Williams: Dolphins 'maybe better off without me'
DAN LE BATARD
I am not wrong.
I am not right.
You are not wrong.
Ricky Williams is not right.
Ricky Williams is not wrong.
This is a pretty subjective thing we're dealing with here. Can we agree on that much, at least, even as we disagree about everything else? You can think what Williams did by retiring is insane, stupid, selfish, cowardly. That's fine. You can think what Williams did is noble, courageous, inspiring, unique.
That's fine, too.
But life isn't nearly as clear as a scoreboard. Unlike so much else in sports, there are no helpful numbers here to tell us which side wins this inflamed debate, no matter how hard sports radio tries to dumb down the discussion with all its head-butts and butt-heads.
This much, though, is not up for dispute: Williams, so very tired of being judged and not caring at all what you think, got on a flight to Asia and left us all alone with our judgments.
''Has it blown over yet?'' he asked by cellphone Monday afternoon.
Um, no, Ricky. Not exactly. Must be nice to be in your own world.
''It's great,'' he said, having returned from Tokyo and now bouncing around the United States with rocker Lenny Kravitz. ``Everybody I've talked to back home says they are scared for me, and I have to laugh every time. I've got people picking up the phone and crying because of all the criticism I'm getting, saying that they have to turn off their televisions. But you have to let all that stuff go. Any time you stand for what you believe in, you are going to get criticized.''
He says he won't be doing any interviews with any sports television outlets or publications because he feels no need to explain himself anymore, to anyone, ever, but that he might eventually consider something on a lifestyle channel if it makes sense.
''So I don't have to talk about football and can talk about the importance of being true to yourself,'' he said.
LOOKING OUT FOR RICKY
The biggest criticism Williams keeps getting is that the timing was terrible (it was) and that his motives were selfish (they were). Williams is selfish. He'd tell you so himself. He's supposed to keep being miserable confined to football just so the rest of us can be happy? That would be pretty extraordinarily unselfish. He's a running back, not Gandhi.
He is certainly guilty of putting his own needs before those of his teammates. Just like Dave Wannstedt was guilty of putting his own needs ahead of Williams' by playing him in a meaningless game last season against the Jets to help save his job. You want more loyalty to ''team'' from him? Where was the team's loyalty when it ran this town's favorite son, Dan Marino, right into retirement even though he didn't want to quit?
'This was selfish, but I don't think of `selfish' as an insult,'' Williams said. ``The only way to make others happy is to make yourself happy. Your happiness depends on how you take care of yourself. I'm taking care of myself now. In the end, the only person who makes you happy is yourself.''
And the timing? Williams doesn't care what you think of the timing. He's done living by anyone else's schedule.
''Maybe it was perfect timing,'' he said. ``You don't know. Travis [Minor] is cheaper, quicker, faster than me. Maybe they'll be better off without me because now they can play real football. What we were doing, handing the ball to me every time, wasn't real football. And it wasn't successful, obviously. We didn't even get to the playoffs with me there. Now they can do something different, and see if they're good at that.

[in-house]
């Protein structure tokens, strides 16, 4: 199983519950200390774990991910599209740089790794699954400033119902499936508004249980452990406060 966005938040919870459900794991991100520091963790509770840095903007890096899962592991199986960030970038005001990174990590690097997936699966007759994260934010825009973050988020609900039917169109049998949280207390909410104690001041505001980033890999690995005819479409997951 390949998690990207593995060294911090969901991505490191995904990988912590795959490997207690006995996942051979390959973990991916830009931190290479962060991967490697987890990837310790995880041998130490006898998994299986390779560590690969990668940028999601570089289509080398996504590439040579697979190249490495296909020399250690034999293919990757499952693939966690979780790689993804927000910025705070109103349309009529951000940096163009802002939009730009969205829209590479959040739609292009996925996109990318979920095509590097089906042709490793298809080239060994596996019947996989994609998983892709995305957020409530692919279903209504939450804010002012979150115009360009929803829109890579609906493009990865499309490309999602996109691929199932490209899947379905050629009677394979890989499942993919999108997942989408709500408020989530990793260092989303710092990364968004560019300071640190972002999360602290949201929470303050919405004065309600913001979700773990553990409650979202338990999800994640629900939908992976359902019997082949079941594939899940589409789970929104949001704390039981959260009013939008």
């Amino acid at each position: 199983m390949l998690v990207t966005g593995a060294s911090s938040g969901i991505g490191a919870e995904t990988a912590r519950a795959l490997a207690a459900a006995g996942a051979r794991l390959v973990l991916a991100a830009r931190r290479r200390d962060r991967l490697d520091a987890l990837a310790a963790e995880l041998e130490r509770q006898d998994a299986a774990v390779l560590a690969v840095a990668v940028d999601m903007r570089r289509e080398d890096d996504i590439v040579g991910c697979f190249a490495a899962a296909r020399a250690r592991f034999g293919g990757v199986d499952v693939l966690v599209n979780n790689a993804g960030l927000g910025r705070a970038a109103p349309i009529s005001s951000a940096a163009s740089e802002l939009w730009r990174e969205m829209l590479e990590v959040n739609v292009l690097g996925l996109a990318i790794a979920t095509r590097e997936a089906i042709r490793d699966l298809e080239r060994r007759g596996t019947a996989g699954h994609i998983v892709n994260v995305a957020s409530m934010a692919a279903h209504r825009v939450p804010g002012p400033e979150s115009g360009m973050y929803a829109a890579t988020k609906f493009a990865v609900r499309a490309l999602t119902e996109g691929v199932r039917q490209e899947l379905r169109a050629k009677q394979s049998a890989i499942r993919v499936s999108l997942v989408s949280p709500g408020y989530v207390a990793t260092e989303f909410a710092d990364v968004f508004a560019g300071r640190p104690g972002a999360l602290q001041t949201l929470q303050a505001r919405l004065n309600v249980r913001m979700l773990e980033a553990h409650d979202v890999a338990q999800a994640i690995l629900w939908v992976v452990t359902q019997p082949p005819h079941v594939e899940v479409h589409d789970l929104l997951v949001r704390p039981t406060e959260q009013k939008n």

``But who can judge this now? How can we possibly know if this is bad? You can't know the end result until you've seen the end result. This is basic logic. After the end result, then you can say I [screwed] everything up. But wait for the result.''
The person whom Williams says he feels worst for is running backs coach Joel Collier, because they had developed a bond.
There have been some creative ideas floated about how to lure him back for a single season, including having the NFL and the Dolphins donate millions to inner-city schools, but Williams said he isn't making decisions based on money any longer, not even if that money goes to the right places.
''I can't even picture myself ever putting on a uniform again,'' he said. ``I'm not wavering on this. People keep trying to talk me out of it, but then they see how serious I am about it, and that muscle shuts off.''
BATTERED AND BRUISED
He should tough it out for the team? Well, that's easy to say when you don't have to feel what he does Monday mornings. There's a reason the most famous athletes who retire healthy and in their prime -- Jim Brown, Barry Sanders, Robert Smith and now Williams -- all seem to play the same position. If you are going to be a running back at the center of a savage game, you had better have passion to endure the punishment.
''I applaud him,'' Jim Brown, his friend, said from his South Beach apartment Monday afternoon. ``You can't be a free thinker if you only think the way everyone else does. Ricky is going to other worlds to study other cultures. Our own president doesn't even care about other cultures.''
Williams hasn't talked to many of his teammates, but he heard about the critical comments of center Seth McKinney, who called him a quitter.
''I owe Seth an explanation? That guy owes me,'' Williams joked. ``I almost got my head taken off last year because of him.''
But Williams did get one moving phone call from a teammate -- defensive end Jason Taylor.
''He was very, very cool,'' Williams said. 'He said, `I respect you. You have the strength to walk away that the rest of us don't have